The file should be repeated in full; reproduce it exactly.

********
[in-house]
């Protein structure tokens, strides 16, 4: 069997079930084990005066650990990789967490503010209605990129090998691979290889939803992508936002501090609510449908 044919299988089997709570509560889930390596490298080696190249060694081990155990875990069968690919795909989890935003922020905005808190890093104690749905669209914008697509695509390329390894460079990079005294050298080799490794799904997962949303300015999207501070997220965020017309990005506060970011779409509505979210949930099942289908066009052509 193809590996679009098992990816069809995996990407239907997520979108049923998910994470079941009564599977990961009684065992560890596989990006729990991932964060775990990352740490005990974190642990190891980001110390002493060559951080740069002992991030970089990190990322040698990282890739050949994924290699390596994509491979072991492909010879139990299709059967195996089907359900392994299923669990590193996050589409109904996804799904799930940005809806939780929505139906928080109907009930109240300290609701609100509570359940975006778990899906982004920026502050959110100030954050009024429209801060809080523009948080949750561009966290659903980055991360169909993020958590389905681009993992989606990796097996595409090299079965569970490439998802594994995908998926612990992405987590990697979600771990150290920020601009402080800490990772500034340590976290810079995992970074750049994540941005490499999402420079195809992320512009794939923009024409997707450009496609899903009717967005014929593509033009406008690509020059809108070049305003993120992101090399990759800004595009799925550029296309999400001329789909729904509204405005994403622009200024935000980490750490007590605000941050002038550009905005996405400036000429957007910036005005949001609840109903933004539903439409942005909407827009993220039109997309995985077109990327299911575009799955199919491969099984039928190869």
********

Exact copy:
[in-house]
């Protein structure tokens, strides 16, 4: 069997079930084990005066650990990789967490503010209605990129090998691979290889939803992508936002501090609510449908 044919299988089997709570509560889930390596490298080696190249060694081990155990875990069968690919795909989890935003922020905005808190890093104690749905669209914008697509695509390329390894460079990079005294050298080799490794799904997962949303300015999207501070997220965020017309990005506060970011779409509505979210949930099942289908066009052509 193809590996679009098992990816069809995996990407239907997520979108049923998910994470079941009564599977990961009684065992560890596989990006729990991932964060775990990352740490005990974190642990190891980001110390002493060559951080740069002992991030970089990190990322040698990282890739050949994924290699390596994509491979072991492909010879139990299709059967195996089907359900392994299923669990590193996050589409109904996804799904799930940005809806939780929505139906928080109907009930109240300290609701609100509570359940975006778990899906982004920026502050959110100030954050009024429209801060809080523009948080949750561009966290659903980055991360169909993020958590389905681009993992989606990796097996595409090299079965569970490439998802594994995908998926612990992405987590990697979600771990150290920020601009402080800490990772500034340590976290810079995992970074750049994540941005490499999402420079195809992320512009794939923009024409997707450009496609899903009717967005014929593509033009406008690509020059809108070049305003993120992101090399990759800004595009799925550029296309999400001329789909729904509204405005994403622009200024935000980490750490007590605000941050002038550009905005996405400036000429957007910036005005949001609840109903933004539903439409942005909407827009993220039109997309995985077109990327299911575009799955199919491969099984039928190869």